Datarrhea

“There isn’t a single job description for anyone in government! And as for figures—it’s not that there aren’t figures, but that each ministry, each government body, has a different set of figures! They even have different maps! If you’re lucky, like I was, you have access to the prime minister and you can get hold of either accurate figures, or an agreed-upon compromise of the various sets of figures.”  Egypt: The Hidden Truth, Yasmine El Rashidi, The New York Review of Books

The above perfectly summarises Egypt’s chronic data problem.  Figures on trade, finance, economy and companies are hard to come by and those that are available are often contradicting and difficult to fathom.  Just take one look at the sea of figures below to see what I mean.  These numbers  from the Egyptian central bank show Egypt’s balance of payments, a big indicator of the soundness of the country’s balance sheet (this is only a third of the page).


The country’s data matrix becomes even more undecipherable at Egypt’s main statistics agency, the Central Agency for Public Mobilization and Statistics, or one of many “establishments of a titanic and looming administration”, as El Rashidi writes.  CAPMAS’s office is about the same size as the Mugamma (the Soviet administrative governmental building in downtown Cairo) and aggregates the main data from all the ministries.   An Egyptian businessman who works heavily in trade and bilateral relations between Egypt and other countries, told me that CAPMAS measured the number of cars exported from Egypt by weight, rather than simply by the number of cars.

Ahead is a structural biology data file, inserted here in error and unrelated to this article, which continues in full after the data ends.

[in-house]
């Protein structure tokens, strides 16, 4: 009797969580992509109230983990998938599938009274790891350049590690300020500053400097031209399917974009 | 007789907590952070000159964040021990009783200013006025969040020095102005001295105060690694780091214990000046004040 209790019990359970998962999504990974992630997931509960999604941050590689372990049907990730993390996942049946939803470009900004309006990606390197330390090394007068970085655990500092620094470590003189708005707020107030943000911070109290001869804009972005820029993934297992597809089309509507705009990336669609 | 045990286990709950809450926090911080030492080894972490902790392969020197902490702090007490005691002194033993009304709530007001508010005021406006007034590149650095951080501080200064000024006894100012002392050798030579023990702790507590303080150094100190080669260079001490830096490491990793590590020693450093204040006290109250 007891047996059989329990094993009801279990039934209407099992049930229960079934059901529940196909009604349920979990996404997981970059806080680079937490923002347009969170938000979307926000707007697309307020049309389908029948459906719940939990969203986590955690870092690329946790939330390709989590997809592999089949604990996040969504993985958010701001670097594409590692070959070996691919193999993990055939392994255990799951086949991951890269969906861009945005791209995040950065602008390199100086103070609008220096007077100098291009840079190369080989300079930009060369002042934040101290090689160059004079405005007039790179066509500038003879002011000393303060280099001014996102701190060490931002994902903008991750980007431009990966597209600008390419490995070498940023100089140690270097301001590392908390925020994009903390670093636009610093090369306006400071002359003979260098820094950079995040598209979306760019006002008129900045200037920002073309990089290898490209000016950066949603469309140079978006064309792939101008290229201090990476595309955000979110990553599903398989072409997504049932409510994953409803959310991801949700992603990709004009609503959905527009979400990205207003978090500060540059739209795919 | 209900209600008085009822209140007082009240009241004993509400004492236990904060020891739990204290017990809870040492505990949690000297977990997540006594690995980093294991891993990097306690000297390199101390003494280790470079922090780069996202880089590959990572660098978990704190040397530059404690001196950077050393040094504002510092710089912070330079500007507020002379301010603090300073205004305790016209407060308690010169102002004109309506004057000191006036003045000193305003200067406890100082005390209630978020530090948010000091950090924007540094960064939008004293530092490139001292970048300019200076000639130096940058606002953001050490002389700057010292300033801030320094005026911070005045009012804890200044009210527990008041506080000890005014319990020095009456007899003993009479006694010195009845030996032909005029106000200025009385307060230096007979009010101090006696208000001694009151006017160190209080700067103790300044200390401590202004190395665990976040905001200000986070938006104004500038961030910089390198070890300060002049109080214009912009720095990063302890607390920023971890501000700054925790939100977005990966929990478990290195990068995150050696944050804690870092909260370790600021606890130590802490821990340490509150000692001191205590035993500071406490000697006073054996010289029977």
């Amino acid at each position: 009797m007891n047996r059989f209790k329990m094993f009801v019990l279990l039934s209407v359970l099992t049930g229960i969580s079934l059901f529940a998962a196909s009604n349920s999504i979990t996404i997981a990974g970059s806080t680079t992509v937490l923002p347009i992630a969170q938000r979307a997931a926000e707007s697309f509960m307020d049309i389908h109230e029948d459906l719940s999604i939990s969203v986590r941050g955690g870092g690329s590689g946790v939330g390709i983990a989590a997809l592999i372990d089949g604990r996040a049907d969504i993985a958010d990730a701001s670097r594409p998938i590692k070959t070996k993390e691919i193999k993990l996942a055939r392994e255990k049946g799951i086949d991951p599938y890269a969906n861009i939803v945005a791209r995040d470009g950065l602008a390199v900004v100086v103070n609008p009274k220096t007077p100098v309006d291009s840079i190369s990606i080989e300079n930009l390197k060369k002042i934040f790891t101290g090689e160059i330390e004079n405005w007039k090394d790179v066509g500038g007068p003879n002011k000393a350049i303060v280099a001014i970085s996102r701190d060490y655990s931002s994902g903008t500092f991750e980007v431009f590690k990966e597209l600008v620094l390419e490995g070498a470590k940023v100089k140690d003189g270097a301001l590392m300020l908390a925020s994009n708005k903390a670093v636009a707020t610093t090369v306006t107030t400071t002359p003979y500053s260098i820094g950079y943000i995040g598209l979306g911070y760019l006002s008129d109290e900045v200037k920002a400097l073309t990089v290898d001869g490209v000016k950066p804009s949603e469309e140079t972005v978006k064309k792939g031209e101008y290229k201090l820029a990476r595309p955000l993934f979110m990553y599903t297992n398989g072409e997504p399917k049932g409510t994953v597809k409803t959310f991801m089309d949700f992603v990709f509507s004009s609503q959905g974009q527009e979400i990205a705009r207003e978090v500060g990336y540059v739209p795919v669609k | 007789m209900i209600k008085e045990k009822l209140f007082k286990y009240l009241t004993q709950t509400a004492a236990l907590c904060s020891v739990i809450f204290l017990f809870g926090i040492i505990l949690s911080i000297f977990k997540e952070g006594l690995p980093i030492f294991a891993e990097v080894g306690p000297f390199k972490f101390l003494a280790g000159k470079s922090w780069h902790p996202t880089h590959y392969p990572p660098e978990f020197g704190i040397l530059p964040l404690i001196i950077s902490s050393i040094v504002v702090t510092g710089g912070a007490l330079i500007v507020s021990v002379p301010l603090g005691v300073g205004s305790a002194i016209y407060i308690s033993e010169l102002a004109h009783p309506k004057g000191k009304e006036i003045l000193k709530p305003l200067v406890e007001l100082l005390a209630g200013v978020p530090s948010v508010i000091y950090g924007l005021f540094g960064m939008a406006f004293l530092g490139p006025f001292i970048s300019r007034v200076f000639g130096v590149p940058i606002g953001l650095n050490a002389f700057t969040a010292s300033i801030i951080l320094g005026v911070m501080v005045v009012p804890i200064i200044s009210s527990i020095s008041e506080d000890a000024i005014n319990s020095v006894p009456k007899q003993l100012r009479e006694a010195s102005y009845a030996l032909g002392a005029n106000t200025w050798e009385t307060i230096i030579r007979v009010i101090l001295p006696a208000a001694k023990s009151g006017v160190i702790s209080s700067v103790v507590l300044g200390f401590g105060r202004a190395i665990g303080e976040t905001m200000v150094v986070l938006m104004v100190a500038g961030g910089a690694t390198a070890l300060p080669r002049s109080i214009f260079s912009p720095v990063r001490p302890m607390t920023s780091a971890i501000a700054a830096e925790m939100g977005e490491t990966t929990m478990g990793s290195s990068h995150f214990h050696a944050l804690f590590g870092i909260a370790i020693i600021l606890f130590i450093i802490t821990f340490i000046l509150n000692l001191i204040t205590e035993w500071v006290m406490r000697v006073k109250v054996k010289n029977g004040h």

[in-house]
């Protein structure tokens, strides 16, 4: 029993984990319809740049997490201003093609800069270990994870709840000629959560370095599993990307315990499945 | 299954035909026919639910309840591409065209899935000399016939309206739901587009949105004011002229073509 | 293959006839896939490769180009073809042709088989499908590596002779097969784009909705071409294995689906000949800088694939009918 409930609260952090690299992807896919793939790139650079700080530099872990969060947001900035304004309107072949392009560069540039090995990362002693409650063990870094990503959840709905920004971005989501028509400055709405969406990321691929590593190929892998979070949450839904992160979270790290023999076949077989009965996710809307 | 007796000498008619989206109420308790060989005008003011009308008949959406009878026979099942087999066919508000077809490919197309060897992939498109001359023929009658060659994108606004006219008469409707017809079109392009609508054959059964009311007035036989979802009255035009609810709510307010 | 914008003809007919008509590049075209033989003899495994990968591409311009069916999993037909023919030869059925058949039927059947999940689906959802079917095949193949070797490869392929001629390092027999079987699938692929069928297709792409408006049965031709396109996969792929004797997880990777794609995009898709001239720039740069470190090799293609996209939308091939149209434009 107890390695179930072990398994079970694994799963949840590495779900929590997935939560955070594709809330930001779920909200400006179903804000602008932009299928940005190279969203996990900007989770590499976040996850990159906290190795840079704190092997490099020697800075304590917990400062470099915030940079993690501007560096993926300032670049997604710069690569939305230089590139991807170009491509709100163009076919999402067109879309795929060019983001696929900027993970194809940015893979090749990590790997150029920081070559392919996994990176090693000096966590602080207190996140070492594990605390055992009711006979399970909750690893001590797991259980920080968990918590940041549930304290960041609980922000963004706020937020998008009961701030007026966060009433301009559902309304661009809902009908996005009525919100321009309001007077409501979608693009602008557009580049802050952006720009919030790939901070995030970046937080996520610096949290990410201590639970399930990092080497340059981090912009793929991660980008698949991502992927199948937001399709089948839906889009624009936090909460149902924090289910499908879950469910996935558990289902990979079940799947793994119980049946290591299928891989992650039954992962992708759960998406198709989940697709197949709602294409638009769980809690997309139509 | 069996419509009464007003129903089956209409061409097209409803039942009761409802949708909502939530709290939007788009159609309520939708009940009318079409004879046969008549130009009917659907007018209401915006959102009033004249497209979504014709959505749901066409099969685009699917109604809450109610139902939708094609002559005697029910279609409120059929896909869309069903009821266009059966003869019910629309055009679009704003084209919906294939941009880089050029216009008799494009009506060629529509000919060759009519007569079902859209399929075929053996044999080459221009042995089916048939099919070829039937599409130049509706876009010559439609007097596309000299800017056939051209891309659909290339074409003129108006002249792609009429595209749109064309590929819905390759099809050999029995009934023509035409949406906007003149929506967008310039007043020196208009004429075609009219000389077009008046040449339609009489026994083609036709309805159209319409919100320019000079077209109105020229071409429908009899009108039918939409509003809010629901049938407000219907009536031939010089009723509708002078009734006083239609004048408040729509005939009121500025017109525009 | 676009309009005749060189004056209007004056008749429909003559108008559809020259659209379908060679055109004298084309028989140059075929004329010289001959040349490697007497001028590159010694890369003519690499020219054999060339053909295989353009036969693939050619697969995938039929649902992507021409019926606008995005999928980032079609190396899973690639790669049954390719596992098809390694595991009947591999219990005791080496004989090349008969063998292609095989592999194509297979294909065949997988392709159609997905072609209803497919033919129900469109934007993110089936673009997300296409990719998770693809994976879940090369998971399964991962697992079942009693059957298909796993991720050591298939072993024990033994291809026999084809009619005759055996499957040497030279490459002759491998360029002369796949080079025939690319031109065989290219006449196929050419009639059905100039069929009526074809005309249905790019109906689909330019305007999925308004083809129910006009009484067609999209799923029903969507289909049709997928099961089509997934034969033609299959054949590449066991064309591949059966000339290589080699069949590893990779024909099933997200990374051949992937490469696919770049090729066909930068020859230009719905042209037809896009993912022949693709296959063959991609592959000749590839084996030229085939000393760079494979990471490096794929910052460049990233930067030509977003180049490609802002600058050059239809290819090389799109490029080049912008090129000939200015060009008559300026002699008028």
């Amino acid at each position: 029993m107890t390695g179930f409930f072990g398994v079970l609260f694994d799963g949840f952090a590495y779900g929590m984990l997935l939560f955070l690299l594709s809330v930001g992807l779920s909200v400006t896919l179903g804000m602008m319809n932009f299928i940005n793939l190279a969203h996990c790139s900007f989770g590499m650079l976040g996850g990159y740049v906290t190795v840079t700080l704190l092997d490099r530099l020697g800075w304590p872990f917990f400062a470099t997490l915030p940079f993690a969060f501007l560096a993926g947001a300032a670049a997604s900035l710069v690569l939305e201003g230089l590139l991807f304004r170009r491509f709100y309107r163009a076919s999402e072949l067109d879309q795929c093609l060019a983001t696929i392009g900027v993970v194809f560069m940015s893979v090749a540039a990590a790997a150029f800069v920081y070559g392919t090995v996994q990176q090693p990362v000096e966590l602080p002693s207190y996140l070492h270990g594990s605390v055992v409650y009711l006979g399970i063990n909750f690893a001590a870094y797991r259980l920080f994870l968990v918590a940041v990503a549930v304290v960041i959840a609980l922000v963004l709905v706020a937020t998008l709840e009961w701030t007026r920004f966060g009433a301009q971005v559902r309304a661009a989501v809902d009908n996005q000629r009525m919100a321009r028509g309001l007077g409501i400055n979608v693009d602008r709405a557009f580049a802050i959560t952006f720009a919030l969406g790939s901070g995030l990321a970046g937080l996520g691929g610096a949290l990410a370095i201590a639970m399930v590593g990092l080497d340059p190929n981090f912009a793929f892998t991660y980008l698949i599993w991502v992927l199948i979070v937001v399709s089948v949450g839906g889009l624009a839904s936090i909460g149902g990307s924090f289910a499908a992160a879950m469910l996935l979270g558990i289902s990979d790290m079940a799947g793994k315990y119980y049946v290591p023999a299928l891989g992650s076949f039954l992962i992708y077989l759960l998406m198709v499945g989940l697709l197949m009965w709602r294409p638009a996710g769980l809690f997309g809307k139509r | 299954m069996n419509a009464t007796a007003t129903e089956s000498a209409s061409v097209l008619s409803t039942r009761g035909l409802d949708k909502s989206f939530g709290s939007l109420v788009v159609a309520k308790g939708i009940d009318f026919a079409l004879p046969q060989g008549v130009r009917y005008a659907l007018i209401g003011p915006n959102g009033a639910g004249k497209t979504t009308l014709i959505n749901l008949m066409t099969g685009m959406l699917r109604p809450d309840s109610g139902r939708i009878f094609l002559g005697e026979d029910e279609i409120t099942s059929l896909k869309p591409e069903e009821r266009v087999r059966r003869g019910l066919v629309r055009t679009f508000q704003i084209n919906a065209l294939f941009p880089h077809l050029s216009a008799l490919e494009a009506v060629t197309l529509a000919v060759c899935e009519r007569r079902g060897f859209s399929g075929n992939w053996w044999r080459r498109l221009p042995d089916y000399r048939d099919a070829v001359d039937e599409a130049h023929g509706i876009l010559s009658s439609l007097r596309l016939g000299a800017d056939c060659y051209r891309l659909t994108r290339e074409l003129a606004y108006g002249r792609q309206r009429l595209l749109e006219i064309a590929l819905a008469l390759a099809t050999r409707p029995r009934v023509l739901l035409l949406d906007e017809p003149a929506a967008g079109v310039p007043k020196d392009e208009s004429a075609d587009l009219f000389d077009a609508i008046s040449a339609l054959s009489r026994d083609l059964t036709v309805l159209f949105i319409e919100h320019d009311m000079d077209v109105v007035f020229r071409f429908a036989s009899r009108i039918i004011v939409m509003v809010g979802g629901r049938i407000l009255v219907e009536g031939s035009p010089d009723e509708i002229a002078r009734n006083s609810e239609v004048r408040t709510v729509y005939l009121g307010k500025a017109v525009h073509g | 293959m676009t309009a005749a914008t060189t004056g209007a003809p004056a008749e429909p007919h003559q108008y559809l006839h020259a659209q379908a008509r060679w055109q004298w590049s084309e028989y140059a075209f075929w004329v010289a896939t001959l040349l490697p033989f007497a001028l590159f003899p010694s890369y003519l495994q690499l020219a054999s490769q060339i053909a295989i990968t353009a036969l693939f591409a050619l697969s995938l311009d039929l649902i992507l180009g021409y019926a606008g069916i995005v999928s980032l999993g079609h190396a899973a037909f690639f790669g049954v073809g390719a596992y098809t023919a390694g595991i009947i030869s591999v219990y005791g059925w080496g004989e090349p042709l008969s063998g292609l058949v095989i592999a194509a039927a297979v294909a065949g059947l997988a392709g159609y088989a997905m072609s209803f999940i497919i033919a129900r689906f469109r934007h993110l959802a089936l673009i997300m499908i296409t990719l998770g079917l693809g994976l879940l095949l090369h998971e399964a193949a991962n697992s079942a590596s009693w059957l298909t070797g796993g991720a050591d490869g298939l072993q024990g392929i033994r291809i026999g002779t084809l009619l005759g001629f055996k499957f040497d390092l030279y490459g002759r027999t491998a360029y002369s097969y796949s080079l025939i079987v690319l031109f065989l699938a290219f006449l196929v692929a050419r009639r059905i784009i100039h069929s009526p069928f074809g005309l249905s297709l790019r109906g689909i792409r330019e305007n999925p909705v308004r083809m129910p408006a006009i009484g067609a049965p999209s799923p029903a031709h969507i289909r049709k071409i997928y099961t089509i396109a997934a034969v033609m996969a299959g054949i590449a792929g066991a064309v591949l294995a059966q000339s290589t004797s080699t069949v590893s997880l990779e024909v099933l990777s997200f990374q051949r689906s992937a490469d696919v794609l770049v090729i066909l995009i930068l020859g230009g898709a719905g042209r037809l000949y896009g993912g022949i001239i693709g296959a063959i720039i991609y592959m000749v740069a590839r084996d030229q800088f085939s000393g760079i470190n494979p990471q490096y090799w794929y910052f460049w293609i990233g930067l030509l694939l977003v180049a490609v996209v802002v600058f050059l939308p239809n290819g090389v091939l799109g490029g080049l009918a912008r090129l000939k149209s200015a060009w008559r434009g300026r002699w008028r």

“They just get the data from other ministries and churn it out; they don’t understand it,” the businessman said.  “I’m sure they just get the piece of paper faxed, copy it and send it back out without reading it or analysing it”.

I recently received four entirely different versions of Egypt’s total exports and imports from three different organisations: the General Authority for Investment (another government sponsored monolith), the central bank and CAPMAS. I decided to stick with UN figures that are universally accepted.

Incoherent data is a much bigger problem for rebuilding Egypt’s economy.  The previous parliament, before it was dissolved, complained of not having access to the same information as the ministries.  I hope the incoming parliament and cabinet does not have this issue, or we could end up with hotchpotch decision making based on a labyrinth of data.




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